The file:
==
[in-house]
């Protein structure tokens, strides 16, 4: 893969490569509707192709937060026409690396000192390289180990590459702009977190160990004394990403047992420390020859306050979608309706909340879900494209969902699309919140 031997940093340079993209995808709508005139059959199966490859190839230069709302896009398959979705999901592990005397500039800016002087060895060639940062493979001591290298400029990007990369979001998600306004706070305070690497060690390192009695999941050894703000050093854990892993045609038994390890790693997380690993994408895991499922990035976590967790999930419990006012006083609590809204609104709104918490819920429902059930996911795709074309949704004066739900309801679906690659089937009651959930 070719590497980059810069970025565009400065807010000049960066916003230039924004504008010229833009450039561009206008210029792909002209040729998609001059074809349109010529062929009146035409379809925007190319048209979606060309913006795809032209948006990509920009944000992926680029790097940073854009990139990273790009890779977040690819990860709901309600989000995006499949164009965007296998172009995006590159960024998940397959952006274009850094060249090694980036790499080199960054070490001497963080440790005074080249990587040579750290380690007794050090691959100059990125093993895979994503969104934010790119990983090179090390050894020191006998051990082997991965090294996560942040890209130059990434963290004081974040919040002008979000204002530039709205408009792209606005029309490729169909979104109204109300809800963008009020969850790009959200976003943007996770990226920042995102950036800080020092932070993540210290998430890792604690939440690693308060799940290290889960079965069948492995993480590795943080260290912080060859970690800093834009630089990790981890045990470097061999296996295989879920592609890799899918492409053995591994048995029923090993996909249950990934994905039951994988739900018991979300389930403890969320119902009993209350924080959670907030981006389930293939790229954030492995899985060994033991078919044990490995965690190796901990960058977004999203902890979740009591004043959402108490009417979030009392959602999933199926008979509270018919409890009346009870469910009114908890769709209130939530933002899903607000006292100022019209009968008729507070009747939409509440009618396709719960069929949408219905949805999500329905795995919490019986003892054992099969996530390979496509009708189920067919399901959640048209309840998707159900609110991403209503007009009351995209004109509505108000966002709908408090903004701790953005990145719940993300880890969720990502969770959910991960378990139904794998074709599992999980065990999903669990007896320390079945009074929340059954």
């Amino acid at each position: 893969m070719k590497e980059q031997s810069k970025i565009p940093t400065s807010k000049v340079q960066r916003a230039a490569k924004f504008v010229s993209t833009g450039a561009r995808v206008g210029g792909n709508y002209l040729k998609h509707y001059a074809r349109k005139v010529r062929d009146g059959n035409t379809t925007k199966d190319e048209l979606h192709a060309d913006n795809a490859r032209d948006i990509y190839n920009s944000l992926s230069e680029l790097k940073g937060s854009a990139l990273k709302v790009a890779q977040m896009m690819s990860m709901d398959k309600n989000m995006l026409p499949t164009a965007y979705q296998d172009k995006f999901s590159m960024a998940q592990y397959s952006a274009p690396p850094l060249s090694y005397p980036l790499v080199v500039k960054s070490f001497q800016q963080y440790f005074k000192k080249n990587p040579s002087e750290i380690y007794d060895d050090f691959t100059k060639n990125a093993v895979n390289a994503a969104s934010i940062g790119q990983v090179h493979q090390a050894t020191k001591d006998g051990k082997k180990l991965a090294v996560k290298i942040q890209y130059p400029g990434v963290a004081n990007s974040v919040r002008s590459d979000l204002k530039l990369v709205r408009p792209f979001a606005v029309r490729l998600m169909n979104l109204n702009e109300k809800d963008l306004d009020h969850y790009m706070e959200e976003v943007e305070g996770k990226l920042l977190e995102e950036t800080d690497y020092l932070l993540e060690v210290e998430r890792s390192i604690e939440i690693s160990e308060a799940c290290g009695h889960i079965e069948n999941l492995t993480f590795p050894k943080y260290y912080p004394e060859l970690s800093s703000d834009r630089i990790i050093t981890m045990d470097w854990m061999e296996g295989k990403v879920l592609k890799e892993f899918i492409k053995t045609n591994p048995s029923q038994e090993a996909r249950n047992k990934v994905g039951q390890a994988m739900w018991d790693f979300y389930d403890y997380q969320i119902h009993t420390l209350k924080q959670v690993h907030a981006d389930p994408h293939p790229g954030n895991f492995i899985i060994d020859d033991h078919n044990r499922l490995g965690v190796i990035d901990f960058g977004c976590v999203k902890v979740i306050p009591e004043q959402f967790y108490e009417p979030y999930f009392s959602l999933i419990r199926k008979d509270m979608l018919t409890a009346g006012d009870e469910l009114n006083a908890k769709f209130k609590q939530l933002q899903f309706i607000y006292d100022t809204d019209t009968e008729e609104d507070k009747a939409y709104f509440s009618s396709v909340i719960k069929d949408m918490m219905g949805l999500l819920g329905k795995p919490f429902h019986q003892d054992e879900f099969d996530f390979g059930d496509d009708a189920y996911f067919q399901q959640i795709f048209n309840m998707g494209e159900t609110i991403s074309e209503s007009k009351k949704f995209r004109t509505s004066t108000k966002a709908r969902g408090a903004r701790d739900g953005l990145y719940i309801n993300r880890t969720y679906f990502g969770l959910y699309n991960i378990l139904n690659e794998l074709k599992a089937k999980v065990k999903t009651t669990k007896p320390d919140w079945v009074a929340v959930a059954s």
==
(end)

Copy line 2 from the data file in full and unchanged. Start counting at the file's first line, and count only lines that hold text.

């Protein structure tokens, strides 16, 4: 893969490569509707192709937060026409690396000192390289180990590459702009977190160990004394990403047992420390020859306050979608309706909340879900494209969902699309919140 031997940093340079993209995808709508005139059959199966490859190839230069709302896009398959979705999901592990005397500039800016002087060895060639940062493979001591290298400029990007990369979001998600306004706070305070690497060690390192009695999941050894703000050093854990892993045609038994390890790693997380690993994408895991499922990035976590967790999930419990006012006083609590809204609104709104918490819920429902059930996911795709074309949704004066739900309801679906690659089937009651959930 070719590497980059810069970025565009400065807010000049960066916003230039924004504008010229833009450039561009206008210029792909002209040729998609001059074809349109010529062929009146035409379809925007190319048209979606060309913006795809032209948006990509920009944000992926680029790097940073854009990139990273790009890779977040690819990860709901309600989000995006499949164009965007296998172009995006590159960024998940397959952006274009850094060249090694980036790499080199960054070490001497963080440790005074080249990587040579750290380690007794050090691959100059990125093993895979994503969104934010790119990983090179090390050894020191006998051990082997991965090294996560942040890209130059990434963290004081974040919040002008979000204002530039709205408009792209606005029309490729169909979104109204109300809800963008009020969850790009959200976003943007996770990226920042995102950036800080020092932070993540210290998430890792604690939440690693308060799940290290889960079965069948492995993480590795943080260290912080060859970690800093834009630089990790981890045990470097061999296996295989879920592609890799899918492409053995591994048995029923090993996909249950990934994905039951994988739900018991979300389930403890969320119902009993209350924080959670907030981006389930293939790229954030492995899985060994033991078919044990490995965690190796901990960058977004999203902890979740009591004043959402108490009417979030009392959602999933199926008979509270018919409890009346009870469910009114908890769709209130939530933002899903607000006292100022019209009968008729507070009747939409509440009618396709719960069929949408219905949805999500329905795995919490019986003892054992099969996530390979496509009708189920067919399901959640048209309840998707159900609110991403209503007009009351995209004109509505108000966002709908408090903004701790953005990145719940993300880890969720990502969770959910991960378990139904794998074709599992999980065990999903669990007896320390079945009074929340059954």